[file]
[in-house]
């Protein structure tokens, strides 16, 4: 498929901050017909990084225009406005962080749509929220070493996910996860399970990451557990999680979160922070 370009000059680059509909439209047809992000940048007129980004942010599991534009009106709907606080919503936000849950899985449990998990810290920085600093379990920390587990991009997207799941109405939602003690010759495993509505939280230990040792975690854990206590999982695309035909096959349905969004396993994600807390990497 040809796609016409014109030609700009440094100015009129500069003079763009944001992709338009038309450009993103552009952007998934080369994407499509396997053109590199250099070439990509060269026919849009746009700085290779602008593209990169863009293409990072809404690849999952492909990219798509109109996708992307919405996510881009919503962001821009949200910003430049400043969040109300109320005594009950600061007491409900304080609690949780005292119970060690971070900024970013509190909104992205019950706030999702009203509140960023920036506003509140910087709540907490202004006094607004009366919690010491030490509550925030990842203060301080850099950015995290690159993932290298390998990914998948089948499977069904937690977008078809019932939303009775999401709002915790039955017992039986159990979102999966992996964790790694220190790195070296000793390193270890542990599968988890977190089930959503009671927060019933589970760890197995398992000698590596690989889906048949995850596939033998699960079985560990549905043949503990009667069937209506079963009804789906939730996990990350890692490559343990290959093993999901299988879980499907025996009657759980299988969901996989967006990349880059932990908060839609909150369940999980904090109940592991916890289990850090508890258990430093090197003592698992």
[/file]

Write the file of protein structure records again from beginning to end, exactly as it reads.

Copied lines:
[in-house]
């Protein structure tokens, strides 16, 4: 498929901050017909990084225009406005962080749509929220070493996910996860399970990451557990999680979160922070 370009000059680059509909439209047809992000940048007129980004942010599991534009009106709907606080919503936000849950899985449990998990810290920085600093379990920390587990991009997207799941109405939602003690010759495993509505939280230990040792975690854990206590999982695309035909096959349905969004396993994600807390990497 040809796609016409014109030609700009440094100015009129500069003079763009944001992709338009038309450009993103552009952007998934080369994407499509396997053109590199250099070439990509060269026919849009746009700085290779602008593209990169863009293409990072809404690849999952492909990219798509109109996708992307919405996510881009919503962001821009949200910003430049400043969040109300109320005594009950600061007491409900304080609690949780005292119970060690971070900024970013509190909104992205019950706030999702009203509140960023920036506003509140910087709540907490202004006094607004009366919690010491030490509550925030990842203060301080850099950015995290690159993932290298390998990914998948089948499977069904937690977008078809019932939303009775999401709002915790039955017992039986159990979102999966992996964790790694220190790195070296000793390193270890542990599968988890977190089930959503009671927060019933589970760890197995398992000698590596690989889906048949995850596939033998699960079985560990549905043949503990009667069937209506079963009804789906939730996990990350890692490559343990290959093993999901299988879980499907025996009657759980299988969901996989967006990349880059932990908060839609909150369940999980904090109940592991916890289990850090508890258990430093090197003592698992």